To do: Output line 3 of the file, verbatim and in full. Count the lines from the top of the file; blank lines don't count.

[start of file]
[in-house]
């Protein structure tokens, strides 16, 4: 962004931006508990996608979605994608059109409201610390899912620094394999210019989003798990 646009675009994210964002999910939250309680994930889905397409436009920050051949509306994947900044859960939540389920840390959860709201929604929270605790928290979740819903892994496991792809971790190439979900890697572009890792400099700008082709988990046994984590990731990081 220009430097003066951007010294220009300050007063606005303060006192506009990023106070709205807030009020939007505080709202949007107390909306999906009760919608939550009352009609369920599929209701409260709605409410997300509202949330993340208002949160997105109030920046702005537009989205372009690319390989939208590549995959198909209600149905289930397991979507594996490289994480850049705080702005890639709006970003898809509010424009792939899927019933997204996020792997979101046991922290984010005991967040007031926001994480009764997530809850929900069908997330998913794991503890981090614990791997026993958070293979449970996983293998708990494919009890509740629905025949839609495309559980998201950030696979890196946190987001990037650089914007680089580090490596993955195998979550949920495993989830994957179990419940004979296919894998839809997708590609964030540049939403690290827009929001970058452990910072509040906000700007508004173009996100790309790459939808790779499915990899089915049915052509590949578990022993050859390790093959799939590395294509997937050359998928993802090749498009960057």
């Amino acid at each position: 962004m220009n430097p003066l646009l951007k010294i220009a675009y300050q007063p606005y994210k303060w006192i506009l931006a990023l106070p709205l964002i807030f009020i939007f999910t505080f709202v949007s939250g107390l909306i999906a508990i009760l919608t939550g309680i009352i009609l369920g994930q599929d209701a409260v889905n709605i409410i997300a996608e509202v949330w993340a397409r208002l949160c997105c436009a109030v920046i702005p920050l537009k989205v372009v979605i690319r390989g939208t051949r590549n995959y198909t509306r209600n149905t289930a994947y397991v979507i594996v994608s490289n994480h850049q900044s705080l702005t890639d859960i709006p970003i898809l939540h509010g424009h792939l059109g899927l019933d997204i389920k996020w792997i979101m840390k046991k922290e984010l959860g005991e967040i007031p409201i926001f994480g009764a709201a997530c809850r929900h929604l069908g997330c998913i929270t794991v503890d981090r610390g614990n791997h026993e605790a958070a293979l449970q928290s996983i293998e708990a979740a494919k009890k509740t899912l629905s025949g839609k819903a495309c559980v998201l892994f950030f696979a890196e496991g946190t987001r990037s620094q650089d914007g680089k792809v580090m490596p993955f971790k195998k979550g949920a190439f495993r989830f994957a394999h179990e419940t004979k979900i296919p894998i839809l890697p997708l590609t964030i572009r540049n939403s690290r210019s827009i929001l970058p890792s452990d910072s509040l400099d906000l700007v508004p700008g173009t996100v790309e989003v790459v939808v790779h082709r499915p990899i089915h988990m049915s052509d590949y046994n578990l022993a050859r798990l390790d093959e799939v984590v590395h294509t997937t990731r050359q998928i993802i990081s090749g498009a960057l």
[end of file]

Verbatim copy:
């Amino acid at each position: 962004m220009n430097p003066l646009l951007k010294i220009a675009y300050q007063p606005y994210k303060w006192i506009l931006a990023l106070p709205l964002i807030f009020i939007f999910t505080f709202v949007s939250g107390l909306i999906a508990i009760l919608t939550g309680i009352i009609l369920g994930q599929d209701a409260v889905n709605i409410i997300a996608e509202v949330w993340a397409r208002l949160c997105c436009a109030v920046i702005p920050l537009k989205v372009v979605i690319r390989g939208t051949r590549n995959y198909t509306r209600n149905t289930a994947y397991v979507i594996v994608s490289n994480h850049q900044s705080l702005t890639d859960i709006p970003i898809l939540h509010g424009h792939l059109g899927l019933d997204i389920k996020w792997i979101m840390k046991k922290e984010l959860g005991e967040i007031p409201i926001f994480g009764a709201a997530c809850r929900h929604l069908g997330c998913i929270t794991v503890d981090r610390g614990n791997h026993e605790a958070a293979l449970q928290s996983i293998e708990a979740a494919k009890k509740t899912l629905s025949g839609k819903a495309c559980v998201l892994f950030f696979a890196e496991g946190t987001r990037s620094q650089d914007g680089k792809v580090m490596p993955f971790k195998k979550g949920a190439f495993r989830f994957a394999h179990e419940t004979k979900i296919p894998i839809l890697p997708l590609t964030i572009r540049n939403s690290r210019s827009i929001l970058p890792s452990d910072s509040l400099d906000l700007v508004p700008g173009t996100v790309e989003v790459v939808v790779h082709r499915p990899i089915h988990m049915s052509d590949y046994n578990l022993a050859r798990l390790d093959e799939v984590v590395h294509t997937t990731r050359q998928i993802i990081s090749g498009a960057l």